We are addressing the longstanding imbalance in seminary education toward historical-critical biblical interpretation and abstract theology. Over half of the typical seminary education is never connected to the actual things a minister does. Traditional seminary education is on the rocks, some say dead, and some studies suggest that there is a correlation between seminary education and diminished spirituality.

Assuming that the curriculum keeps on track, I would expect comparable graduates of our program to be better equipped for ministry in the church than graduates of the vast majority of seminaries in existence.

Ken Schenck said...

Nathan, I would say that your description of people only interested in application who have nothing to apply is precisely a symptom of the problem we are trying to address in this curriculum. Because Bible, theology, and church history are taught as self-standing entities that are not connected intentionally in the curriculum to ministry, students often don't see their relevance. Foundational material is left at the door when you reach the practical courses.

I'm excited about the iconic pastoral theology process that will be a part of each of the six praxis courses. In the first couple weeks of the course, students will pick a situation in their church related to the course, say leadership. Then they will do mini-exegesis on relevant passages throughout the canon, using standard historical cultural interpretive method, followed by a look at the reception history of those passages. This work will then get feedback from a biblical scholar.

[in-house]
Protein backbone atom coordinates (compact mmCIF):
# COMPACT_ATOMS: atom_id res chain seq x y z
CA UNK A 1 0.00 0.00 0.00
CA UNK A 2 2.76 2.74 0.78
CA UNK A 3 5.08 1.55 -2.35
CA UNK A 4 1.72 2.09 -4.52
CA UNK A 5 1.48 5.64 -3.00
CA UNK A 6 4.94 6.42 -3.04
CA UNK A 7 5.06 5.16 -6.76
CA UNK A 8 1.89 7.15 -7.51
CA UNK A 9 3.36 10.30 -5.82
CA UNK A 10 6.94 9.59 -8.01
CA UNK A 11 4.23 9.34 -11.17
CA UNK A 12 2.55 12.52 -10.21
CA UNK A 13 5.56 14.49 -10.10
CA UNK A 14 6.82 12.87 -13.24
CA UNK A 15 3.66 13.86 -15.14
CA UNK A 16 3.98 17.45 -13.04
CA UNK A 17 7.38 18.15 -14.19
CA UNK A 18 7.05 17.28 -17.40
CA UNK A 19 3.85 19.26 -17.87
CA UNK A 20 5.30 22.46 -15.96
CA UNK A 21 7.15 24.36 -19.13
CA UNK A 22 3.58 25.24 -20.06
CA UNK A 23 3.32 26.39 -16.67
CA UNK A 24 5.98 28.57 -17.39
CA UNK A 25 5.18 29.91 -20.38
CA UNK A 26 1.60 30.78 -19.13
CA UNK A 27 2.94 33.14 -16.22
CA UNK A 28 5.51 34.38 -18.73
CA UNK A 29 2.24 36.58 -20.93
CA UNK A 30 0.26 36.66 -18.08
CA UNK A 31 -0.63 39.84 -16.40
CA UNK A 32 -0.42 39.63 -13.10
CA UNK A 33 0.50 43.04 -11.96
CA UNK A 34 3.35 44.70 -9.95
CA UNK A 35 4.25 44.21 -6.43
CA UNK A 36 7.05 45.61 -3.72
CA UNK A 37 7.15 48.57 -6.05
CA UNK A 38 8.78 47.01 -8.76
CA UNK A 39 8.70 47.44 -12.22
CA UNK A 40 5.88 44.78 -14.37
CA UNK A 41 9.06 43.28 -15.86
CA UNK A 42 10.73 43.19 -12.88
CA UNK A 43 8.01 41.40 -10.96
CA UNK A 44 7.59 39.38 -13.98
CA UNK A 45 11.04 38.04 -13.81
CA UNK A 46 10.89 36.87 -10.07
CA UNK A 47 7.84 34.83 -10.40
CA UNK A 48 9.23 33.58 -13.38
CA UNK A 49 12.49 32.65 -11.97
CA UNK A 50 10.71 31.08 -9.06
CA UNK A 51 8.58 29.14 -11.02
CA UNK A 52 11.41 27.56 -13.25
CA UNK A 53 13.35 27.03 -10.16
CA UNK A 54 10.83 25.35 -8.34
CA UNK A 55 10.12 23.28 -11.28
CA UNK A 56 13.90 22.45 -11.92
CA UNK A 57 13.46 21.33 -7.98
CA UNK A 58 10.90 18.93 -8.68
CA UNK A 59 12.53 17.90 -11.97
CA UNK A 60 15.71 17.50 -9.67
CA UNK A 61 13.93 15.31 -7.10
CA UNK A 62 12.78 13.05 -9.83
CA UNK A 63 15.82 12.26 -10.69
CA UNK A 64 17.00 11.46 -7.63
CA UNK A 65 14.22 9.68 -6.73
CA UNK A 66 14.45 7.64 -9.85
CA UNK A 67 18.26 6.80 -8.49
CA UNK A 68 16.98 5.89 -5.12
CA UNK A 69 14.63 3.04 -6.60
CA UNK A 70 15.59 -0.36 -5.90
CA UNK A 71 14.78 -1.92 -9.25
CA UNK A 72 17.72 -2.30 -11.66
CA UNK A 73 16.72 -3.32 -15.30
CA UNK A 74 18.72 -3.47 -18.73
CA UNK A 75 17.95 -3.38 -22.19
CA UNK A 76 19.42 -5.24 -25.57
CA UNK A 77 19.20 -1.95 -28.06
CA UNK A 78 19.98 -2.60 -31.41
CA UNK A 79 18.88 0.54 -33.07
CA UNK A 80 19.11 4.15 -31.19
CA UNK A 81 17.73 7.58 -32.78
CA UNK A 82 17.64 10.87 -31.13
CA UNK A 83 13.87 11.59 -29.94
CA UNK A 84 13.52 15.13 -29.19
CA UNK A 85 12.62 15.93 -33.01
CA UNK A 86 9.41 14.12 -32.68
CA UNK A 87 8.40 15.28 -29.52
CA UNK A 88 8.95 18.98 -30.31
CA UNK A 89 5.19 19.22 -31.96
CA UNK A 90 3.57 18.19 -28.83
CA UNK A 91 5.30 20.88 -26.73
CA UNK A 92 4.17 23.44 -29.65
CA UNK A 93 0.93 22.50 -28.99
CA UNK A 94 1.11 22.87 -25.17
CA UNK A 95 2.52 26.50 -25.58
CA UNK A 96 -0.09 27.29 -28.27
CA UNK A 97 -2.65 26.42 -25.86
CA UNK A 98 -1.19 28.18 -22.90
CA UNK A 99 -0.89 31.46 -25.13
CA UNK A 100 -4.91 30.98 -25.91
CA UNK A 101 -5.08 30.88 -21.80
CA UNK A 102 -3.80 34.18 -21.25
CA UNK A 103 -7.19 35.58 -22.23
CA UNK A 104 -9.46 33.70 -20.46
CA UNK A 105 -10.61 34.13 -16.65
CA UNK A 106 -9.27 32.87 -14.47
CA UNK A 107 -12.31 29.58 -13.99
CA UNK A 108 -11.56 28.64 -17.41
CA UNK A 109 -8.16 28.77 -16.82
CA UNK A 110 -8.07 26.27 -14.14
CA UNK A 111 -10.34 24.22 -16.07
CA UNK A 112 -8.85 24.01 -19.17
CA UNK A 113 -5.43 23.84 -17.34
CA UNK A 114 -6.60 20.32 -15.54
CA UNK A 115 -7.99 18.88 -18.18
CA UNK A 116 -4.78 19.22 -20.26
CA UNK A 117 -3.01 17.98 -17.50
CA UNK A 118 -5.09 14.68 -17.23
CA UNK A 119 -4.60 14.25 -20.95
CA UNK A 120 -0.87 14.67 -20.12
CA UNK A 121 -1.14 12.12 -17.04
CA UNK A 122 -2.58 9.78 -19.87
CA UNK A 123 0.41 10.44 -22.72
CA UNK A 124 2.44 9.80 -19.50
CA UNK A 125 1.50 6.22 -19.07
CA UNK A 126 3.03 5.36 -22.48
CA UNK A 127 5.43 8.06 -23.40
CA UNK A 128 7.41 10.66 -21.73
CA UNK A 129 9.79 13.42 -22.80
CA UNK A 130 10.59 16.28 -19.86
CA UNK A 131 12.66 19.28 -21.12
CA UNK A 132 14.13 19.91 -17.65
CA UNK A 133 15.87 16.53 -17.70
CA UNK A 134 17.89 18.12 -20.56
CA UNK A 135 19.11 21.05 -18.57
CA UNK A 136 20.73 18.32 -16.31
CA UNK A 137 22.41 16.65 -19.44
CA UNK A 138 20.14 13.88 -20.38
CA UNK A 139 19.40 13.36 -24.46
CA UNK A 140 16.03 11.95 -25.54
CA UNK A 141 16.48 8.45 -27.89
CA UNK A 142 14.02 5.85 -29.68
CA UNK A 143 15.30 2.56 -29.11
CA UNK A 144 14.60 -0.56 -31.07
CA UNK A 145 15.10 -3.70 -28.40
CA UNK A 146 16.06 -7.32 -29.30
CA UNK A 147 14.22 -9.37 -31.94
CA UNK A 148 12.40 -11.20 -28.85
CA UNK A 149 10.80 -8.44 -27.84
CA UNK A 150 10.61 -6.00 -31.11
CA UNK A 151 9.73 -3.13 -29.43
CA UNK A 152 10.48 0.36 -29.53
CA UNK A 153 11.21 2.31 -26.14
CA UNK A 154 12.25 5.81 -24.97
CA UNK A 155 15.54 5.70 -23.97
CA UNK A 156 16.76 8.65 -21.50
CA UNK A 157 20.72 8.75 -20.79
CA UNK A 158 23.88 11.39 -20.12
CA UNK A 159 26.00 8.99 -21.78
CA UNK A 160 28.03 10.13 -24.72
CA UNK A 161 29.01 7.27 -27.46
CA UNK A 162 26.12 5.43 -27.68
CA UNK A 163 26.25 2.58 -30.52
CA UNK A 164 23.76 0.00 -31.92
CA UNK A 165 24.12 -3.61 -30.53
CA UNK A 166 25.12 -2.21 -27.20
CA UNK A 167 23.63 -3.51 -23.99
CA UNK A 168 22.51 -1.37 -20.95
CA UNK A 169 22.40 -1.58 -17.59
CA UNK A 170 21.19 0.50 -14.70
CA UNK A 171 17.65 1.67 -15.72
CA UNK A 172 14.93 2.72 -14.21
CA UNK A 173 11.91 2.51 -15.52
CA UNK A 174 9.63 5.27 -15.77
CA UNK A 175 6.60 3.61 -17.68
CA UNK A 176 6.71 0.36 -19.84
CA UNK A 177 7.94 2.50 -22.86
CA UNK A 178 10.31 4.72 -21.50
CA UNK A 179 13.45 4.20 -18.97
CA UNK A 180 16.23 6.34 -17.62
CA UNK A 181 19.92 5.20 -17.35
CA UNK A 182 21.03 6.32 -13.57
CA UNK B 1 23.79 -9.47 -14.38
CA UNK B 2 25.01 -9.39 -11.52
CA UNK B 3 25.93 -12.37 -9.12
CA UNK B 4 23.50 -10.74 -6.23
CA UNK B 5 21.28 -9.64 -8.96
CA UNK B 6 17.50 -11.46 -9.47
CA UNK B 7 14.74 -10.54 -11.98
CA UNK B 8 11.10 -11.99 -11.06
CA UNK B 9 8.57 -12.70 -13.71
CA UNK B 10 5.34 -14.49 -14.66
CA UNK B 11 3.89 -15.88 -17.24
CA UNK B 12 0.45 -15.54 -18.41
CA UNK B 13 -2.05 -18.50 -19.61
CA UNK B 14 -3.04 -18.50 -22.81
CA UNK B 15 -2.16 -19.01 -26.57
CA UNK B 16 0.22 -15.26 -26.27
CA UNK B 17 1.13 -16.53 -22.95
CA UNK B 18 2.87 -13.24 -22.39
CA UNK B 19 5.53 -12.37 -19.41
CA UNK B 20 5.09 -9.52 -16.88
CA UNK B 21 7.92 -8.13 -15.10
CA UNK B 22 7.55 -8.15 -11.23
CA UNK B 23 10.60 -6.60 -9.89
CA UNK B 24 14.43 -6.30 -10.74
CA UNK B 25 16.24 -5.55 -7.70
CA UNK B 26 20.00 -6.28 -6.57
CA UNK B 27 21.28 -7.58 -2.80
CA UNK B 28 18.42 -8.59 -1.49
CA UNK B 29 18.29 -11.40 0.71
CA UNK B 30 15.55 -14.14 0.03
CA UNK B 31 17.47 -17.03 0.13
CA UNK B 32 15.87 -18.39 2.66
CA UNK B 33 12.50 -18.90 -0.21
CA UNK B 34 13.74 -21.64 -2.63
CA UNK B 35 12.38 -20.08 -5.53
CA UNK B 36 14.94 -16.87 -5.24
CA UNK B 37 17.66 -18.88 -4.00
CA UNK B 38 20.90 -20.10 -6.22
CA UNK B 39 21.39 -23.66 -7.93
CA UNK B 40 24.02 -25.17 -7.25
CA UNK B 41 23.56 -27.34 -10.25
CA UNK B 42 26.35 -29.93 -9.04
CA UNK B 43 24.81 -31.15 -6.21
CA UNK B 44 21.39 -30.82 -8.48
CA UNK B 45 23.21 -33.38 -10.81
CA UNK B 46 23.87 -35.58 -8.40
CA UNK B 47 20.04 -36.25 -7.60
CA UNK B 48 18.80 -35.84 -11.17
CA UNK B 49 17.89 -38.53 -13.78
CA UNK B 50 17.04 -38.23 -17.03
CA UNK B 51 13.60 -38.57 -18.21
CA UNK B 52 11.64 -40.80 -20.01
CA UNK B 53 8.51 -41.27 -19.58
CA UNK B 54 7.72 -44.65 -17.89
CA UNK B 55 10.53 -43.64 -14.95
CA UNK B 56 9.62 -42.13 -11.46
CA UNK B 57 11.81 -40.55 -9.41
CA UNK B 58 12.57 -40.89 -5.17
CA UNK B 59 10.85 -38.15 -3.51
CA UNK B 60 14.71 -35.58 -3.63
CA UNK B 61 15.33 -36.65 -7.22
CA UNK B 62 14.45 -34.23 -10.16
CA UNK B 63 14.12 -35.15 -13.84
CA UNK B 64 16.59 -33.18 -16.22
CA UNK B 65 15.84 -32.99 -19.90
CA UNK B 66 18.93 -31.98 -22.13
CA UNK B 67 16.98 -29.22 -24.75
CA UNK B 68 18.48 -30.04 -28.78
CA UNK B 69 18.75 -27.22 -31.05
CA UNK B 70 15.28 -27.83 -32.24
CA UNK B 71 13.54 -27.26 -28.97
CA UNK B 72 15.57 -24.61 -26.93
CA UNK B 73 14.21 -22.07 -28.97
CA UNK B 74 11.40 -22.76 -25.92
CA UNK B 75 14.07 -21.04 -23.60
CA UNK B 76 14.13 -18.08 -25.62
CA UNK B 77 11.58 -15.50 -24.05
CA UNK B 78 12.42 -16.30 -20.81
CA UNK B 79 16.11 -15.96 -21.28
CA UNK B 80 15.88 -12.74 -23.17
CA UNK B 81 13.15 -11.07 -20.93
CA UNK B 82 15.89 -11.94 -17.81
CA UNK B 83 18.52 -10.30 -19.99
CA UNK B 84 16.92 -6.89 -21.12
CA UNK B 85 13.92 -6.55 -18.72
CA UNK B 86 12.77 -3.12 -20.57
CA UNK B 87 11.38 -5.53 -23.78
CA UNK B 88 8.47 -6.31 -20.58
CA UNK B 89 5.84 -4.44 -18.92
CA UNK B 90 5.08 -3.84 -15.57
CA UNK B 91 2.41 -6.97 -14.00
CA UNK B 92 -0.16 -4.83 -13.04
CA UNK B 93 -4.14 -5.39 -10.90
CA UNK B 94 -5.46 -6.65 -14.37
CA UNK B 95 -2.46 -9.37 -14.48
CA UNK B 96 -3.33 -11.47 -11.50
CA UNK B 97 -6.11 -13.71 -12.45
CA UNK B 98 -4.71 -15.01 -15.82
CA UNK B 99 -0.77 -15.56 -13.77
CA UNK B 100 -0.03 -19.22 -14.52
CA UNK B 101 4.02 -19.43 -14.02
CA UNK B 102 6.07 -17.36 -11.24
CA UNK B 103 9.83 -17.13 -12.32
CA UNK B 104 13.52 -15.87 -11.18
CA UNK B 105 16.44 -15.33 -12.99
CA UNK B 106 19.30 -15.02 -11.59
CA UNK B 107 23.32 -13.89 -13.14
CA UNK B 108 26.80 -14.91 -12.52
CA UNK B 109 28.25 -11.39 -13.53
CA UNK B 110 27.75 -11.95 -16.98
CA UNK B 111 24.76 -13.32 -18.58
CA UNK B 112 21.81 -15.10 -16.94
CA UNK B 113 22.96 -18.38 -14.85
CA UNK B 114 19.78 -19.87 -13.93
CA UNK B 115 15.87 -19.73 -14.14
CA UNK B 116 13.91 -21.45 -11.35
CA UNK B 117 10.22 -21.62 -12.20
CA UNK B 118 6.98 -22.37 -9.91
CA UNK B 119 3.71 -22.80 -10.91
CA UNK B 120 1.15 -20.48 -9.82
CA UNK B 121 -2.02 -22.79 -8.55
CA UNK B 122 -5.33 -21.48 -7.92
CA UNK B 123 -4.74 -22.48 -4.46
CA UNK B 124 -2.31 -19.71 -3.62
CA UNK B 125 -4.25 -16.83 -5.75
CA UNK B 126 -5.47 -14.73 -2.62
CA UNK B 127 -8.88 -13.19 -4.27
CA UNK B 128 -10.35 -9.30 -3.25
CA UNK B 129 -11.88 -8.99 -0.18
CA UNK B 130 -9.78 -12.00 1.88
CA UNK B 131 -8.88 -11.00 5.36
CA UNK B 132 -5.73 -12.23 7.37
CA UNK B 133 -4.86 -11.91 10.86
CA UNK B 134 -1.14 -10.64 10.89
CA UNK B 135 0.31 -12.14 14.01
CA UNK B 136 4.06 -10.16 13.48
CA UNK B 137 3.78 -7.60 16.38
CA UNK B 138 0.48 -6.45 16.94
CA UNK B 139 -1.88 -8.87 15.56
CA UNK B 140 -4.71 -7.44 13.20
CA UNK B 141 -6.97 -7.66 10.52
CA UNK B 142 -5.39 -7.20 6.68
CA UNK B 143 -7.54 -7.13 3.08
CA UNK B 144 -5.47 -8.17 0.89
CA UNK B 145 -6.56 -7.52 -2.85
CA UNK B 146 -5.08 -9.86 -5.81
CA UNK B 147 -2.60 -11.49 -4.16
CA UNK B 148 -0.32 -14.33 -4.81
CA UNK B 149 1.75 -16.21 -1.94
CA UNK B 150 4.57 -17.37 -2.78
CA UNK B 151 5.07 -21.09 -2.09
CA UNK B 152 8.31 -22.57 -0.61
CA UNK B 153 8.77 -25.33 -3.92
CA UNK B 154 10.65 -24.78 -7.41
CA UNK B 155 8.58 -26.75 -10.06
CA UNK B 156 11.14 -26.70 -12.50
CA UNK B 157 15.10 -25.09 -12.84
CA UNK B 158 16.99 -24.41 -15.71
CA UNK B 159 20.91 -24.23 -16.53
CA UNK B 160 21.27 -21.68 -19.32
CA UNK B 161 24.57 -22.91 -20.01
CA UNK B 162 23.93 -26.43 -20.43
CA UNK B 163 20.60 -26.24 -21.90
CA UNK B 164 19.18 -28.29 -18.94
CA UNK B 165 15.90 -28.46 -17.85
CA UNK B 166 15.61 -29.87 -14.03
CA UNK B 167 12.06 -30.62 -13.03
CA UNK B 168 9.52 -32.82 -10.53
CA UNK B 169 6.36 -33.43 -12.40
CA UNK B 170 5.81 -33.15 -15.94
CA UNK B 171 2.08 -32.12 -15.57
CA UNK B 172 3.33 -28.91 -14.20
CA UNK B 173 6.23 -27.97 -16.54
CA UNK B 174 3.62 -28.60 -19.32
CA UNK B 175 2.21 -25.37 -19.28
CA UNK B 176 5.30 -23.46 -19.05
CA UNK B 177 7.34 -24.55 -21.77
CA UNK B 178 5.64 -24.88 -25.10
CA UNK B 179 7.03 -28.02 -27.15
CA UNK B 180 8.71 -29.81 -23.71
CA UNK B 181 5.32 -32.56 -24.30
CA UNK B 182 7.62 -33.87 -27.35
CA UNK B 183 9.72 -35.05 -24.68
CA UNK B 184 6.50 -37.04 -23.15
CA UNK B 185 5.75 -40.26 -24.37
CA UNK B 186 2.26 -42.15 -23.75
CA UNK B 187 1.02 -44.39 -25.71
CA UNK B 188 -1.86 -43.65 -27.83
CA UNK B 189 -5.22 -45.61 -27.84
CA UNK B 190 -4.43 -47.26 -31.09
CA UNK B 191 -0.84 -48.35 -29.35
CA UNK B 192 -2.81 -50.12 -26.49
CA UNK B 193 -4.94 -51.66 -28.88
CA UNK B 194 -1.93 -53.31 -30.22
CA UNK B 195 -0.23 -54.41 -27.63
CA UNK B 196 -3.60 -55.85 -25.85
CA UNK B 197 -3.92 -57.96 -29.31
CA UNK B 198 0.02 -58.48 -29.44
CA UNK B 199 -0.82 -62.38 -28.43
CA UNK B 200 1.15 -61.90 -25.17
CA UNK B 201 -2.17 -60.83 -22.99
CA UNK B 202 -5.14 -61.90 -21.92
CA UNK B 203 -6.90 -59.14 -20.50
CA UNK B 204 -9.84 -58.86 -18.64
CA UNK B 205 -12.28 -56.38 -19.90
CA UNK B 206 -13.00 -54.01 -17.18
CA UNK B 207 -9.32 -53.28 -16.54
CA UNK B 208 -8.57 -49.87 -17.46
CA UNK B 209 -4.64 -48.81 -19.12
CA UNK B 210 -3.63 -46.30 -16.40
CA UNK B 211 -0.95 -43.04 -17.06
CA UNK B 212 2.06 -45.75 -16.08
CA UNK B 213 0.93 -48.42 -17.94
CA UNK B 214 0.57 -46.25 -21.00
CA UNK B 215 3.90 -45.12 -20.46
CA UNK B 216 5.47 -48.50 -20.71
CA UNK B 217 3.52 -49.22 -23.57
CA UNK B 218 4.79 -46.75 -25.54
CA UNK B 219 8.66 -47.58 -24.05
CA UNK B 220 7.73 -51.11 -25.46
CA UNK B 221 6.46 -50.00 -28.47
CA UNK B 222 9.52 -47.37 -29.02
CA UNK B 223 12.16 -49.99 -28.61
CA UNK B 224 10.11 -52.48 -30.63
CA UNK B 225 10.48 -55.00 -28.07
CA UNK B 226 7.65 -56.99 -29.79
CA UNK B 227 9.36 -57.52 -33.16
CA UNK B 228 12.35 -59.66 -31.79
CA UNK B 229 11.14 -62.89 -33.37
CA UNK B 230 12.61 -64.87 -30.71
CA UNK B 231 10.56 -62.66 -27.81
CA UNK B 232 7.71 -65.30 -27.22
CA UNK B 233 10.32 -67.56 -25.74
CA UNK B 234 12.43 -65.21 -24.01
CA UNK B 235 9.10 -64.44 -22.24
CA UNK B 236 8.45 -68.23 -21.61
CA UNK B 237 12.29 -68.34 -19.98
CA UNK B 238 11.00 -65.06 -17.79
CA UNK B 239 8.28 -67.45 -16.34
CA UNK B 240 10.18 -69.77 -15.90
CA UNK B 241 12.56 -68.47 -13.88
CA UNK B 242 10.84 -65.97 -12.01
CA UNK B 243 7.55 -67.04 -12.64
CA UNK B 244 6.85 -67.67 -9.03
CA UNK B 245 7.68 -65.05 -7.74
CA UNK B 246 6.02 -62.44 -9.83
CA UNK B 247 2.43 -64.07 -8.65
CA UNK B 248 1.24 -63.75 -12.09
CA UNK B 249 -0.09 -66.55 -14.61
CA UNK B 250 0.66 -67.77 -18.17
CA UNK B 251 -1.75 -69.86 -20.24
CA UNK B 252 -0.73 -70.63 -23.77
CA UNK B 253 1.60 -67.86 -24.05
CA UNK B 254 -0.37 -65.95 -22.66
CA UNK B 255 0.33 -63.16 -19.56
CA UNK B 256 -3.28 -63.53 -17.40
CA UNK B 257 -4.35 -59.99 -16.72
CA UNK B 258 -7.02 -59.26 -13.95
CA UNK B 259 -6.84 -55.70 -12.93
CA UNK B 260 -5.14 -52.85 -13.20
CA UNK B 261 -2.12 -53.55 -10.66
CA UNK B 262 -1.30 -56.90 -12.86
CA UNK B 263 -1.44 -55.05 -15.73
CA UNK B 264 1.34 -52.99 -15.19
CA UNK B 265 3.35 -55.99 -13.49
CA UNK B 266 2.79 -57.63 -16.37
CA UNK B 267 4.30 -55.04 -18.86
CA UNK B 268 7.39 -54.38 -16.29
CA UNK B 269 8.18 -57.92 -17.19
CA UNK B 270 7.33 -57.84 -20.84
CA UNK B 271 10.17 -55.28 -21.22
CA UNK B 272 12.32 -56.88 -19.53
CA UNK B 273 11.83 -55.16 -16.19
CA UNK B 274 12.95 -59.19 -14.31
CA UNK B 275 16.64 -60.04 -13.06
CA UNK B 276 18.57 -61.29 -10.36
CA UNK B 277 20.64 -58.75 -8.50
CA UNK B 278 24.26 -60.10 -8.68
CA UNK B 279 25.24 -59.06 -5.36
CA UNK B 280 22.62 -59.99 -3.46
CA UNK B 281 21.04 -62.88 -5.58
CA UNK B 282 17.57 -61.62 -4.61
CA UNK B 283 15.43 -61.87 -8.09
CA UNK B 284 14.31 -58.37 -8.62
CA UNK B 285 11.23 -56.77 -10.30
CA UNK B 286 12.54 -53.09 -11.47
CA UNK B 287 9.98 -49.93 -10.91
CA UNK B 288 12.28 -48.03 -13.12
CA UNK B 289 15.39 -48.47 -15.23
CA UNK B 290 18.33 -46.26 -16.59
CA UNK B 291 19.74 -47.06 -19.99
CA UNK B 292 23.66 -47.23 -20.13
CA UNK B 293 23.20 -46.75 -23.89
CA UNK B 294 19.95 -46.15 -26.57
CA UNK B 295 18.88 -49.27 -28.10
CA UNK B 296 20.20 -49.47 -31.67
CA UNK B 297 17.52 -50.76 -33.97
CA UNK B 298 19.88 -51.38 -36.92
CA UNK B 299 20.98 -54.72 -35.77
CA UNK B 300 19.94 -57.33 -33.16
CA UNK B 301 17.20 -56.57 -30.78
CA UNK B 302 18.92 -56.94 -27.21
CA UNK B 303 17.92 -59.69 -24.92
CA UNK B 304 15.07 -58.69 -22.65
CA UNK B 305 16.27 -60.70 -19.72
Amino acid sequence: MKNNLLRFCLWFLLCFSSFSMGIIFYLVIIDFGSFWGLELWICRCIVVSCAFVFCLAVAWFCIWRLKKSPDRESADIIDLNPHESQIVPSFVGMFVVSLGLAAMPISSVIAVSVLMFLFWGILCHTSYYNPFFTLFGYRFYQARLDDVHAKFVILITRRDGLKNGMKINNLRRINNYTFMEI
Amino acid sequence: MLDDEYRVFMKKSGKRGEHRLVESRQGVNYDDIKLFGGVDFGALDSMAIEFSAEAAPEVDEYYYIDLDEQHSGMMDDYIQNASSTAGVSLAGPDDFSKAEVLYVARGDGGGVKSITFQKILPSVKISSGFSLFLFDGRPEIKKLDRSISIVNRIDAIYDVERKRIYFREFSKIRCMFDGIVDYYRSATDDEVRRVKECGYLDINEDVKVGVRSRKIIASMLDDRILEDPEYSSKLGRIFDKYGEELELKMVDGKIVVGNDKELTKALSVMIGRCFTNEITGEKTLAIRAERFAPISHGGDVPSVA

Then they will explore the crisis from a theological perspective, running it through the rule of faith and the law of love in dialog with Christian history. This work will then get feedback from a theologian or church historian.

At the end of the course they will turn in their full pastoral response to the situation with a fully integrated pastoral theology behind it.

In other words, we are expecting that our graduates will be better equipped to use the Bible, theology, and church history in ministry than graduates of programs requiring as much as 40 or 50 hours of self-standing Bible and theology courses.

Jennie-Joy said...

Hoping that the whole thing is plugged into the vine, you know? Without that, it'll do a whole lot of nothing...